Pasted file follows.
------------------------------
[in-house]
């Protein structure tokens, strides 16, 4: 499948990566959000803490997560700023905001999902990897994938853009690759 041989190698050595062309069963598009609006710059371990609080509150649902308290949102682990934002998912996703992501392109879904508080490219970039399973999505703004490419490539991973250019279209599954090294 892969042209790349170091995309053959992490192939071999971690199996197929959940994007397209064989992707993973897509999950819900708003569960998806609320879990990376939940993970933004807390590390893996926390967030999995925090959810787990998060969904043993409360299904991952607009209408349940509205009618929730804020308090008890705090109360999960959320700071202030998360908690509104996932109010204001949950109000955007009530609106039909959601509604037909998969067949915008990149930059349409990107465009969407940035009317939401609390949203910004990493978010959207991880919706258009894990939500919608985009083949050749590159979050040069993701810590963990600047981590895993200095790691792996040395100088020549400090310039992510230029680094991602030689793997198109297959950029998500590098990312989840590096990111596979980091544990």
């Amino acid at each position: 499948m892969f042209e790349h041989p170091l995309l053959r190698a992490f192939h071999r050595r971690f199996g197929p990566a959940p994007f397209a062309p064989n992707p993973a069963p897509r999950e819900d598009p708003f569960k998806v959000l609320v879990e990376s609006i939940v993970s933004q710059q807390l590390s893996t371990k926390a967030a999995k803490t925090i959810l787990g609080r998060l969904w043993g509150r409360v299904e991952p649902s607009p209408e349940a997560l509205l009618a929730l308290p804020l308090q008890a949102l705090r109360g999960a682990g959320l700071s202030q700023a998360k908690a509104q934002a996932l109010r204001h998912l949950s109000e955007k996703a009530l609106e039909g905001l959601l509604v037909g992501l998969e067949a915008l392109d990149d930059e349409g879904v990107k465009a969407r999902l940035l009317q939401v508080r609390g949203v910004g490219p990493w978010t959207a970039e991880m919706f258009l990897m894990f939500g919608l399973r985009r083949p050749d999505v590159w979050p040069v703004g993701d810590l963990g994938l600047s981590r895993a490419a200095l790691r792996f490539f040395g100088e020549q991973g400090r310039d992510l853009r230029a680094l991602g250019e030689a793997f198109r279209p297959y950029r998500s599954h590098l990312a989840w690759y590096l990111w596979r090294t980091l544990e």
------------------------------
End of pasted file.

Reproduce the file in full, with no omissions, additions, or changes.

[in-house]
């Protein structure tokens, strides 16, 4: 499948990566959000803490997560700023905001999902990897994938853009690759 041989190698050595062309069963598009609006710059371990609080509150649902308290949102682990934002998912996703992501392109879904508080490219970039399973999505703004490419490539991973250019279209599954090294 892969042209790349170091995309053959992490192939071999971690199996197929959940994007397209064989992707993973897509999950819900708003569960998806609320879990990376939940993970933004807390590390893996926390967030999995925090959810787990998060969904043993409360299904991952607009209408349940509205009618929730804020308090008890705090109360999960959320700071202030998360908690509104996932109010204001949950109000955007009530609106039909959601509604037909998969067949915008990149930059349409990107465009969407940035009317939401609390949203910004990493978010959207991880919706258009894990939500919608985009083949050749590159979050040069993701810590963990600047981590895993200095790691792996040395100088020549400090310039992510230029680094991602030689793997198109297959950029998500590098990312989840590096990111596979980091544990």
């Amino acid at each position: 499948m892969f042209e790349h041989p170091l995309l053959r190698a992490f192939h071999r050595r971690f199996g197929p990566a959940p994007f397209a062309p064989n992707p993973a069963p897509r999950e819900d598009p708003f569960k998806v959000l609320v879990e990376s609006i939940v993970s933004q710059q807390l590390s893996t371990k926390a967030a999995k803490t925090i959810l787990g609080r998060l969904w043993g509150r409360v299904e991952p649902s607009p209408e349940a997560l509205l009618a929730l308290p804020l308090q008890a949102l705090r109360g999960a682990g959320l700071s202030q700023a998360k908690a509104q934002a996932l109010r204001h998912l949950s109000e955007k996703a009530l609106e039909g905001l959601l509604v037909g992501l998969e067949a915008l392109d990149d930059e349409g879904v990107k465009a969407r999902l940035l009317q939401v508080r609390g949203v910004g490219p990493w978010t959207a970039e991880m919706f258009l990897m894990f939500g919608l399973r985009r083949p050749d999505v590159w979050p040069v703004g993701d810590l963990g994938l600047s981590r895993a490419a200095l790691r792996f490539f040395g100088e020549q991973g400090r310039d992510l853009r230029a680094l991602g250019e030689a793997f198109r279209p297959y950029r998500s599954h590098l990312a989840w690759y590096l990111w596979r090294t980091l544990e």